bread photo by melystu, text by me
Tonight after dinner, the kids and I snuggled on the couch to read the next section of Jesus’ life. We picked up right after Mary’s story and read about Jesus and his disciples celebrating the Passover together (Matthew 26, Mark 14 and Luke 22). We read Matthew and Mark directly from the Bible–that’s very important to me. I want my kids to be familiar with a real Bible even when they are too young to read it.
As we read, they picked up on lots of different senses–Judas’ money (touch) and dirty feet (smell) and the dinner with bread and wine (taste). I wish we had enough time (and energy) to do every bit of the story, but tonight we focused on the bread. Jesus is eating the Passover meal with his disciples and takes the bread breaks it and says,
“This is my body given for you; do this in remembrance of me.”
We talked about how Jesus’ body would be broken and given for us when he was crucified. We also talked about when Jesus said he was the Bread of Life.
Then, I went even further and pulled out a Passover Seder book. It’s something I picked up at a bookstore for like $2. It’s about a modern day Jewish family who celebrate Passover–it honestly doesn’t even say anything about God. But it introduces all the food and the traditions of the day. So, we looked through that book and remembered the Israelite’s deliverance from slavery. This led us to the unleavened bread God commanded them to make which led us to Matzo bread.
It was quite the journey of a conversation!
What I really wanted to do was make matzo bread and have the kids eat it, knowing that Jesus probably ate something similar at the Last Supper and that it was a symbol of His sacrifice for us.
We make our own bread anyway, so I thought I could do it. I followed a recipe. Alas, it did not come out well.
So, we chucked the matzo dough and pulled out some bread Lydia made the day before. I softened some butter while the kids poked holes in the bread (they really wanted it to look like matzo bread!). Then we sat down on the rug and ate the bread together. We talked about the Last Supper, about breaking the bread and drinking the wine.
Then, because I felt like the “experience” I wanted to have hadn’t happened, we stopped and prayed thanking Jesus for giving his body up for us.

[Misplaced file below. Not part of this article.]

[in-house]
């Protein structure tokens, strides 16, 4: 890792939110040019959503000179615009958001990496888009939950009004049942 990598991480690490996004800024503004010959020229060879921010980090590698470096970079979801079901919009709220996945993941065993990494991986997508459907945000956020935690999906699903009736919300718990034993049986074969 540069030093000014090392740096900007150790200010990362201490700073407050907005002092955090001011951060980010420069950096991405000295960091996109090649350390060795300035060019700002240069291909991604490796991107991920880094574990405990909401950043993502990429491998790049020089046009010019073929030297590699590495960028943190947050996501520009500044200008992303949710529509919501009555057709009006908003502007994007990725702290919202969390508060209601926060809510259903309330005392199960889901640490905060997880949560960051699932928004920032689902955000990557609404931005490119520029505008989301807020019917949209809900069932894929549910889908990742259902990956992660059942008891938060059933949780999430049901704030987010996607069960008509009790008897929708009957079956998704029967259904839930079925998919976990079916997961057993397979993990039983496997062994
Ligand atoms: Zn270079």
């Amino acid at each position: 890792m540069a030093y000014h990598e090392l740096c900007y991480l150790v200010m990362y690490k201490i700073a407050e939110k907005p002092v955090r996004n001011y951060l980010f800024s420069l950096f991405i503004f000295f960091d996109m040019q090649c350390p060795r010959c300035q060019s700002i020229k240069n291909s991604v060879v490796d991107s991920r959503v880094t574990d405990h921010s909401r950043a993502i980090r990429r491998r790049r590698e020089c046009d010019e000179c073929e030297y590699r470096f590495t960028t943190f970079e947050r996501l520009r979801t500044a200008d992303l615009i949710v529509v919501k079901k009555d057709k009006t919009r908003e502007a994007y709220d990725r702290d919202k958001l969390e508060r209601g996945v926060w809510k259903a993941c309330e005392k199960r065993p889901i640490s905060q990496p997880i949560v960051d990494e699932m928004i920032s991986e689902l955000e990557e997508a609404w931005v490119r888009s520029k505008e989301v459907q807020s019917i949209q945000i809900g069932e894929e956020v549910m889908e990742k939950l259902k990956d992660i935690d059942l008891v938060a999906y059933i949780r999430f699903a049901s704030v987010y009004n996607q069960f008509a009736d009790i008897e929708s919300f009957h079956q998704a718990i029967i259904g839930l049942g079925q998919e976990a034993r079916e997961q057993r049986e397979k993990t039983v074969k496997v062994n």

To wrap it all up, we read the story of the Last Supper in the The Jesus Storybook Bible (seriously, if you don’t have this book yet–BUY IT NOW!) and I just love it. She cleans up all the crazy stuff I tried to tell the kids into a nice neat package,
“‘My body is like this bread. It will break,’ Jesus told them. “This cup of wine is like my blood. It will pour out.”
“But this is how God will rescue the whole world. My life will break and God’s broken world will mend. My heart will tear apart–and your hearts will heal. Just as the passover lamb died, so now I will die instead of you. My blood will wash away all of your sins. And you’ll be clean on the inside–in your hearts.”
Emphasis mine. Because wow, that’s so good!
:: :: ::
My suggestion for a better Bread activity…
I’d buy a fancy loaf of bread from a bakery. (Or bake some if you do that!) You can heat it up in the oven, cut it up (or let the kids tear off big pieces–you know, break it!) and sit around the table eating the bread and tasting what Jesus and his disciples tasted that night.
If your kids are younger, you can simply mention the Scripture above and eat the bread. You don’t have to go through the long trail I went through with the Passover and Bread of Life and all of that. However, I do think it’s important. The symbolism God set up in the Old Testament times is just amazing. I want to communicate that to my kids. But don’t get overwhelmed with details!
If your kids are older and your church-tradition is ok with it–you could even do a family communion time. If my husband had been home and Asa was a few years older, I think we would have done that. Lydia really got the symbolism and would have been serious had we done it together at home.
Want more Sense of the Resurrection? Download the ebook now!
bread photo by melystu text by me